As noted above, time difference of arrival (TDOA) systems, and systems that are not angle of arrival systems, may be used for water towers, large buildings, hills, or other objects that have the required signal reflectivity and act as surrogate receivers. Such a highly directional antenna located at the selected surrogate receiver can be used. Elevation of arrival measurements can also be used to determine the reflector / refractor height of the surrogate receiver. As a result, the line of error of the tilt range that occurs at the visual mobile altitude is reduced. The height data of the reflector / refractor of the surrogate receiver allows the tilt range from the surrogate receiver to be calculated, and a person can use a mobile transmitting terminal, for example, a transmitting tag, a personal device such as a mobile tracking device. Alternatively, when holding another transmitting device, it is possible to estimate the altitude of the moving object.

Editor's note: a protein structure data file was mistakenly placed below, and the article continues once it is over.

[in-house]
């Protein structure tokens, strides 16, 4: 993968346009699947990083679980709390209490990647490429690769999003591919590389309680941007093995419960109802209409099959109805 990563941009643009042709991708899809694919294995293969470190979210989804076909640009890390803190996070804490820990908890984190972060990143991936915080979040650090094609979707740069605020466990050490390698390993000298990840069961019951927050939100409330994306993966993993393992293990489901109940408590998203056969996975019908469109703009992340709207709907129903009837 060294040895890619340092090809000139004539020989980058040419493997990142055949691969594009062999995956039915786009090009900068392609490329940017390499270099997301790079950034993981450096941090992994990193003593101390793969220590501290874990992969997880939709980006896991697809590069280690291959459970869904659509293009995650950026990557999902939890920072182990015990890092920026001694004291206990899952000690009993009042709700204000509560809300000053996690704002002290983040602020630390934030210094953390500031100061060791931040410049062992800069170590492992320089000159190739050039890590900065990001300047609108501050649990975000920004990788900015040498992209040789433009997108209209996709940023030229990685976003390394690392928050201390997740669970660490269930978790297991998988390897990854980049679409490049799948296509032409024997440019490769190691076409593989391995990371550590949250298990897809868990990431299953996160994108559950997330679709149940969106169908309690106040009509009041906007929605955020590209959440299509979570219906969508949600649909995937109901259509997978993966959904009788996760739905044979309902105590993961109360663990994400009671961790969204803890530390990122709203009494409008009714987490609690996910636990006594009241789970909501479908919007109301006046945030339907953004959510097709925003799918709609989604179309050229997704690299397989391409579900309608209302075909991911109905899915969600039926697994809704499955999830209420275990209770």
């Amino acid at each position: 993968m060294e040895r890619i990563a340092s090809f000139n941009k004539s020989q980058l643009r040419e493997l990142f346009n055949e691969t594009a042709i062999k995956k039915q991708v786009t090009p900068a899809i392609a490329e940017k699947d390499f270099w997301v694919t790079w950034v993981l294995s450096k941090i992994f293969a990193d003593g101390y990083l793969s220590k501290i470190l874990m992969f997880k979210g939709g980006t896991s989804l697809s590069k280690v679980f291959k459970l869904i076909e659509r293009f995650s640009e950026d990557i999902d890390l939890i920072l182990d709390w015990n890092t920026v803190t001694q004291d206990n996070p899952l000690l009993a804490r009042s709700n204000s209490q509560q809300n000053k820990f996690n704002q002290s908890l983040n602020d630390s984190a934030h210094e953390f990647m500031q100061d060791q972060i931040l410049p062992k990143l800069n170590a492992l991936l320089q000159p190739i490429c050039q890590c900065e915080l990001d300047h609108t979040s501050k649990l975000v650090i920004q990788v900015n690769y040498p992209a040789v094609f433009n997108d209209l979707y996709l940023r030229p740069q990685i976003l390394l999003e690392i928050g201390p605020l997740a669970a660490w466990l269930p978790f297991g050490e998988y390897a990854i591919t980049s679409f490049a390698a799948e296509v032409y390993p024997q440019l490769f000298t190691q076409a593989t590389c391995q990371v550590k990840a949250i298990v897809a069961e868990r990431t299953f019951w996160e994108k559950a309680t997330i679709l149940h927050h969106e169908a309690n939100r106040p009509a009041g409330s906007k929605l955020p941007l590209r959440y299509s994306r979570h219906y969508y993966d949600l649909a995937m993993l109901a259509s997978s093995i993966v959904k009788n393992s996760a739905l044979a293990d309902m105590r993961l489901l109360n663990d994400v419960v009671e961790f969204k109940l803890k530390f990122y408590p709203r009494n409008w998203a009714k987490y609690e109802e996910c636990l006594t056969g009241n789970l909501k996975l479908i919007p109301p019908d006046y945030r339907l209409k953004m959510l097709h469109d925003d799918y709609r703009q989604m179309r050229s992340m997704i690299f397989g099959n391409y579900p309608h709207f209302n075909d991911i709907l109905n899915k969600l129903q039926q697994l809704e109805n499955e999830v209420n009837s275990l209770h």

If one of the receiving sites has a direct path, if one surrogate receiver is used for the other site, unless the surrogate receiver happens to be in the correct orientation to the mobile transmitting terminal, the difference in arrival time difference Errors are reduced. When the surrogate receiver is in the correct orientation to the mobile transmitting terminal, the error in the time difference of arrival does not change, but as shown in FIG. 13, it may be symmetric about the line between the surrogate receiver and the other receiving sites. The hyperbola rotates.
If the two sites measure the time of arrival of the signal from the same surrogate receiver, and if the calculated arrival times at the surrogate receiver differ by the clock offset between the two receiving sites, as described above In addition, a clock error can be eliminated. This occurs even when the transmitter is at an unknown location. This type of system is more convenient than a transmitter at a known location used to determine the clock offset if the clock offset is calculated within a few samples of all measured arrival times, It does not represent the use of additional capacity.
Beamforming is also used to identify a particular surrogate receiver. Many different types of antennas known to those skilled in the art can be used for beamforming. Disabling a route can be used to remove impact on the destination route of other routes. For a four element system, the system places zeros on three other paths. It is also possible for the user of the system to override the largest route, or the route that is arranged closest in time to the route of interest.